Werner Streicek standing next to a scale replica of the education centre he hopes to build off Hot Springs Road. (Grace Kennedy/The Observer)

Harrison carver tries again for tree house education centre

25 years later, Werner Streicek is hoping to bring his education centre to life on Hot Springs Road

Normally, Werner Streicek looks at a piece of wood and sees a carving. But 25 years ago, he looked at two trees on Hot Springs Road and saw an education centre.

Streicek, a nearly 75-year-old carver and self-proclaimed “treasure hunter,” first came to Harrison Hot Springs in the mid-90s to settle down and practice his art.

He is best known for his anatomically-accurate Sasquatch named, appropriately, Big Woody — “one of the big papers, they wrote that old ladies shouldn’t come up here,” Streicek remembered, laughing. “Of course all the old ladies wanted to see what was obscene” — and over the years has created nearly 200 carvings.

SEE ALSO: Harrison Art Show a success thanks to support

But throughout it all, the idea of an education centre has remained. And now, Streicek is hopeful that his idea could become a reality.

The tree house education centre

“To me, it would be a major attraction,” he said, sitting on the deck of his Harrison home.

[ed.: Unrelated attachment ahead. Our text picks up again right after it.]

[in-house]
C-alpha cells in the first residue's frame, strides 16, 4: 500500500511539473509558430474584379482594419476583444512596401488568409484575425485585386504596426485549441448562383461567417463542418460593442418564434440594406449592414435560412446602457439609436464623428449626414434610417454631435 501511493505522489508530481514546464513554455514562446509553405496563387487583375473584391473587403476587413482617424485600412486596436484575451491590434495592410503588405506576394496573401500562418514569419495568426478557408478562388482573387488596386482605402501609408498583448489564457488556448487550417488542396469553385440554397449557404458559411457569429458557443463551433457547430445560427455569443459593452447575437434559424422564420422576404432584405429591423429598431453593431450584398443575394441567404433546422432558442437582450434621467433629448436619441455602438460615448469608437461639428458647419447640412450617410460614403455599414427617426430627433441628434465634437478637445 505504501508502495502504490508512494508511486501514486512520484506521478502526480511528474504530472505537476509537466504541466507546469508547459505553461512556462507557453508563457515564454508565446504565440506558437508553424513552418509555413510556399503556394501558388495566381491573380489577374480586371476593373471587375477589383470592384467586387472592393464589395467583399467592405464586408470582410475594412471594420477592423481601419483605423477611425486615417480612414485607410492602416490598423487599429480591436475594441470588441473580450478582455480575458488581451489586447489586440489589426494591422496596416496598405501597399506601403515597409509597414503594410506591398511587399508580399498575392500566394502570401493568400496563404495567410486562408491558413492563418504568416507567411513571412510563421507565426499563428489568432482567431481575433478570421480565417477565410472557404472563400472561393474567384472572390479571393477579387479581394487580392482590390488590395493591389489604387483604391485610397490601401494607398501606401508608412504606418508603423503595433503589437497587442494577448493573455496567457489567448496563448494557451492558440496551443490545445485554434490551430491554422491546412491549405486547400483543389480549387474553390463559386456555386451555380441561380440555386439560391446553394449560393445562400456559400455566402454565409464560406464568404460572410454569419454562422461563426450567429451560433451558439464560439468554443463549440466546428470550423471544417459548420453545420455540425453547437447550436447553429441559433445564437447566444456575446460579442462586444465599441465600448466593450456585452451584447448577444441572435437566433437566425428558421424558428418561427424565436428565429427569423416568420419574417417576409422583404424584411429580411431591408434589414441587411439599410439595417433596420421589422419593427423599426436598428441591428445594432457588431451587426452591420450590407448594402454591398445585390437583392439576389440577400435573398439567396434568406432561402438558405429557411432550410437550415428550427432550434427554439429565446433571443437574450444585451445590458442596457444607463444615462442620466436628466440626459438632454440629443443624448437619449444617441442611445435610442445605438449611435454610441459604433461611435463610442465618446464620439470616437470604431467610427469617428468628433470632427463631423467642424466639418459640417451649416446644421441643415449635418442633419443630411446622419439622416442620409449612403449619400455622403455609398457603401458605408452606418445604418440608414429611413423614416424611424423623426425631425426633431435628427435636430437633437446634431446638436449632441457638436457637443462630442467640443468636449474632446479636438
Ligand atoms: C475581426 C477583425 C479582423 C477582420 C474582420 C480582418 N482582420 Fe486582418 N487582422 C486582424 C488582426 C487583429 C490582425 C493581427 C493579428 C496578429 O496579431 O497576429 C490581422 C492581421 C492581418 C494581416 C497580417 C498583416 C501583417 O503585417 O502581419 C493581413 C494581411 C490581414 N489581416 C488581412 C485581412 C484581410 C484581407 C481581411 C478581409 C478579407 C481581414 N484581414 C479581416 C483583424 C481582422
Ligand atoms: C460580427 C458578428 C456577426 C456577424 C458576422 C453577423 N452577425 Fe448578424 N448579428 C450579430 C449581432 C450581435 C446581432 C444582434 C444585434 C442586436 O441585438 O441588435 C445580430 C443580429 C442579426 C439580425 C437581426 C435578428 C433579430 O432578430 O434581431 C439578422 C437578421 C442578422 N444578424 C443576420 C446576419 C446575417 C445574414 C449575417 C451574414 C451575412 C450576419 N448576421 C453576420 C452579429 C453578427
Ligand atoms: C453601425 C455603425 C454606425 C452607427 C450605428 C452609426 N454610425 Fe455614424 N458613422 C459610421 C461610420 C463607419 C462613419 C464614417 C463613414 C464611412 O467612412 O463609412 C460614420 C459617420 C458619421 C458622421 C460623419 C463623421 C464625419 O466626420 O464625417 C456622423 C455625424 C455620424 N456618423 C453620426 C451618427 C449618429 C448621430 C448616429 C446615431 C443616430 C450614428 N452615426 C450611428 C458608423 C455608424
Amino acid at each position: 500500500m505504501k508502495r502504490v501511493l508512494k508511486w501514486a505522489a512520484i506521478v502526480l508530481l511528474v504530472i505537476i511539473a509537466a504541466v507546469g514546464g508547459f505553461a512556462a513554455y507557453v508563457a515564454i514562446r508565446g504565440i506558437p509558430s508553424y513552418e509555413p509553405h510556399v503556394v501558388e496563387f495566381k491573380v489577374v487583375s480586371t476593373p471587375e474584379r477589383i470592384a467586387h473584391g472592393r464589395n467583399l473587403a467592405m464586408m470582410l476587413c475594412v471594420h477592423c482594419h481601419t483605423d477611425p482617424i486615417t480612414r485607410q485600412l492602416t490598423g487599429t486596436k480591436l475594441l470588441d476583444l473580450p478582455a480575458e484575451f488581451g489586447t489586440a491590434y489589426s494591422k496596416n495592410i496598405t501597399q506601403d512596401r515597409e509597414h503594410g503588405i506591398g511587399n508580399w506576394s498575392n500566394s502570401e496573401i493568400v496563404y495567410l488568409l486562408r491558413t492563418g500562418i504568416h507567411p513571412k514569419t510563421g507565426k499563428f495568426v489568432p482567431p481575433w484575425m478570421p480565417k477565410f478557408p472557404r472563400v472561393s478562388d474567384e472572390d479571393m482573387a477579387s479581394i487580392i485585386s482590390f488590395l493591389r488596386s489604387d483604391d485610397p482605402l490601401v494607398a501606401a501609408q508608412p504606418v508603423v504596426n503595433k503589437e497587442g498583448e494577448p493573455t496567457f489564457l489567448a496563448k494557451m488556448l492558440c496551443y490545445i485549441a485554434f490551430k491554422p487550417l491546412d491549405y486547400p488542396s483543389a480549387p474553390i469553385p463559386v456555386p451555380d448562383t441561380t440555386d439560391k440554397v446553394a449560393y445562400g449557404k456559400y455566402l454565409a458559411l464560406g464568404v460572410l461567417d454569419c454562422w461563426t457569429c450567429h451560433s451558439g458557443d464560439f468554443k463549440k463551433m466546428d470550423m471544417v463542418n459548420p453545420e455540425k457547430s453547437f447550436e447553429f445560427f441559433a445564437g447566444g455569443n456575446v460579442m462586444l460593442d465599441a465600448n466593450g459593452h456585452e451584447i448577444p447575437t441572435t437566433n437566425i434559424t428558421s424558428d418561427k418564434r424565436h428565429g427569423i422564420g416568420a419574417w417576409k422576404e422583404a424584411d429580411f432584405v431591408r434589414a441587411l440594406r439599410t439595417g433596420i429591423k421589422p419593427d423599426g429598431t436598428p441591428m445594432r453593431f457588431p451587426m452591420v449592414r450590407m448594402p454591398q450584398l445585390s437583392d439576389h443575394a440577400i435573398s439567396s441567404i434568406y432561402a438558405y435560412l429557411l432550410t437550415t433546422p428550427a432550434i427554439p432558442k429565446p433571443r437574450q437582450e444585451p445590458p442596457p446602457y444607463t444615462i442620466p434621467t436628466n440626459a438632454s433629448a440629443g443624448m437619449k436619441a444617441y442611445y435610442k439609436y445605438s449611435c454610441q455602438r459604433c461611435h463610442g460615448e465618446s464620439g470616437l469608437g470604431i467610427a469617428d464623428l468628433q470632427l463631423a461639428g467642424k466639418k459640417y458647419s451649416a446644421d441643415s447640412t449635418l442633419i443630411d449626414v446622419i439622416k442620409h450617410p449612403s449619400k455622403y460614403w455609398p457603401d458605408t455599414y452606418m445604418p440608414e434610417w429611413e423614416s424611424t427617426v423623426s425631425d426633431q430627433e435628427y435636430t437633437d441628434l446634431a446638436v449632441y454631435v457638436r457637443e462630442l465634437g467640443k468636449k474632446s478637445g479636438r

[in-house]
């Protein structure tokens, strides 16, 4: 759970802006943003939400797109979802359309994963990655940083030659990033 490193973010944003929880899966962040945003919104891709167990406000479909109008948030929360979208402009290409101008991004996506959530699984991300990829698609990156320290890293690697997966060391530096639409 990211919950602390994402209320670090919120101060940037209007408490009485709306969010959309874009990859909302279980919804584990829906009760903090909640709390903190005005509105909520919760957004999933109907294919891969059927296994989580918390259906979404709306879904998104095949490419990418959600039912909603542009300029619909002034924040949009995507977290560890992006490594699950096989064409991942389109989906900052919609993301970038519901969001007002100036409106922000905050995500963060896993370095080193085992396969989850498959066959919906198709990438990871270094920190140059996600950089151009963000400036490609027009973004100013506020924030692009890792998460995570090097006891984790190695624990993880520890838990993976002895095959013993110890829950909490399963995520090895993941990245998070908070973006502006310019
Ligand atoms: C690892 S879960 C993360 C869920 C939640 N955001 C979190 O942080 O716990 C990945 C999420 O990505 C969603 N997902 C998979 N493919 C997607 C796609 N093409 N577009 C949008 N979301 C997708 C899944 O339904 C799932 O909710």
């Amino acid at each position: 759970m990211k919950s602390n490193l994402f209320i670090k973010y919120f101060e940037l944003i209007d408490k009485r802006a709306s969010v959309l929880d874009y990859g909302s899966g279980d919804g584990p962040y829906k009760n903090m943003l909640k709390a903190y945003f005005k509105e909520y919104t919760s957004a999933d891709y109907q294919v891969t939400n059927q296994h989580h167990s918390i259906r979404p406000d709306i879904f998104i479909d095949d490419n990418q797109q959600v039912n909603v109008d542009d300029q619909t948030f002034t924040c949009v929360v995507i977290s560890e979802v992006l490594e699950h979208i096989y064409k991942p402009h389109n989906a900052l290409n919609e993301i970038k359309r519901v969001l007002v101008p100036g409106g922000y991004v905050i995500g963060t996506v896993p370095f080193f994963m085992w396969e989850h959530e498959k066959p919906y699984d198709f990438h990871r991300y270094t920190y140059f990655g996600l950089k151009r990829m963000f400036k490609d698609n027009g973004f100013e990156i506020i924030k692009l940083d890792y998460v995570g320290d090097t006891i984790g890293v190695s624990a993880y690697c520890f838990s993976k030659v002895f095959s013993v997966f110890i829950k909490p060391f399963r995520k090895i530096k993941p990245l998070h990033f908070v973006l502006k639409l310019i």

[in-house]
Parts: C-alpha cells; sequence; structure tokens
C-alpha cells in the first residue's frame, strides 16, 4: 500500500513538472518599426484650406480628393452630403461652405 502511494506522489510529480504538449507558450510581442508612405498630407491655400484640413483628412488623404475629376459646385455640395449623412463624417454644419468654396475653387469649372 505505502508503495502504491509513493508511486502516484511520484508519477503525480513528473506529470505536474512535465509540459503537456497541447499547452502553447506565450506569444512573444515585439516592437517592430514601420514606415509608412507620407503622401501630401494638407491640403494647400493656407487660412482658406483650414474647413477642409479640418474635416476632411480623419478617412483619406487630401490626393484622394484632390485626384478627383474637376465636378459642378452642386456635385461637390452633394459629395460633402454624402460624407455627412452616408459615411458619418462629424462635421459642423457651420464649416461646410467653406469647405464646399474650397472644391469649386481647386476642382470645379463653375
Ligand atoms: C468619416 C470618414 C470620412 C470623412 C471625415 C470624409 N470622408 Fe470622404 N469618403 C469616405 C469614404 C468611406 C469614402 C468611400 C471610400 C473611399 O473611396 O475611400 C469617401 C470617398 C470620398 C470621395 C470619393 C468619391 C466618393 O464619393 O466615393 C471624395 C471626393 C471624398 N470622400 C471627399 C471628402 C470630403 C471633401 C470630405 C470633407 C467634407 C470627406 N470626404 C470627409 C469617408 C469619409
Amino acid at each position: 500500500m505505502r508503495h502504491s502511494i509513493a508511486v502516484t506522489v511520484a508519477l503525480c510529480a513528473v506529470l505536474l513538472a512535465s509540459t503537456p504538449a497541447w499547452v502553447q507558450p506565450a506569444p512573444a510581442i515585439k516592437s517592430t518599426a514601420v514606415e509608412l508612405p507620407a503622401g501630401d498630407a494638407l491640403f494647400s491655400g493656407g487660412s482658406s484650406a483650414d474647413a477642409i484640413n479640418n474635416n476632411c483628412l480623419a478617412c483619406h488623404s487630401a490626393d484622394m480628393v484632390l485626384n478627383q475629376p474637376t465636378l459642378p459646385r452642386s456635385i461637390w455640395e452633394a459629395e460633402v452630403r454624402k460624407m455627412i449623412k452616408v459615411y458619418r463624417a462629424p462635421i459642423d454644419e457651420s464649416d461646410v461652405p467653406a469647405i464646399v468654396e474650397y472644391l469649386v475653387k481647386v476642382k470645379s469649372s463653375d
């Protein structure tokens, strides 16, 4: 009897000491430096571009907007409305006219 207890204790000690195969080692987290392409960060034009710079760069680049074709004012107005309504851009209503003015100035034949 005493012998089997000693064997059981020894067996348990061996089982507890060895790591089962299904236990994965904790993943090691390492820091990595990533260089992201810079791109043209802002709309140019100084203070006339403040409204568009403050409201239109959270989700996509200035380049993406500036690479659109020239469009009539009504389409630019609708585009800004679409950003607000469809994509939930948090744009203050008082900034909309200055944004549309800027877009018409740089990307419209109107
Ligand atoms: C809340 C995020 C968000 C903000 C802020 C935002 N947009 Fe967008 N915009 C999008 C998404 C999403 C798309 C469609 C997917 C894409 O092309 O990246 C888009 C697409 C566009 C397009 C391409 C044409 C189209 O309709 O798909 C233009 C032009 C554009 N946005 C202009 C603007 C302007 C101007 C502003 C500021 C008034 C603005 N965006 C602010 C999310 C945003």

Streicek’s vision is a simple one: build a tree house around a large Maple and Cedar tree, growing side by side on a property near the driveway for the Harrison Country Club.

The trees are in a narrow strip of land close to Hot Springs Road, an inlet from the Miami River divides the property from the Harrison Country Club RV spots behind it. Although the property is technically classified as developable land by the village, the riparian zone extends far into the property and would make residential development challenging.

In Streicek’s dream, a 50-foot high structure would encompass both trees, and stairs would allow visitors to walk up to the canopy, learning First Nations teachings about the earth as they go.

SEE ALSO: Sts’ailes drum making coming to Harrison Festival

“I can imagine a family that goes up into that tree house, where you actually can hug the tree and say hello to the tree and see the incredible integration,” Streicek said.

Making it happen

When Streicek first had the idea 25 years ago, he was never able to get it off the ground. It lay dormant since then, waiting for the right time to come back to the surface.

Then, Streicek heard about the elevated tree walk being considered near the Sea to Sky Gondola.

RELATED: ‘Canada’s newest iconic landmark’ proposed to spiral skyward in Squamish

“I thought, wow. I’ve got to go for my tree house again,” he said. He approached the new owner of the property, Greg Wilson, who has been building his house on the far end of the lot across from the municipal hall.

“I’m definitely on board with it,” Wilson said. “I talked to my wife, and she thinks it’s a great idea too.”

“Why not?” He added. “I mean, we can’t use the property for anything else. We can’t build a house there. So might as well enjoy it; let people enjoy it.”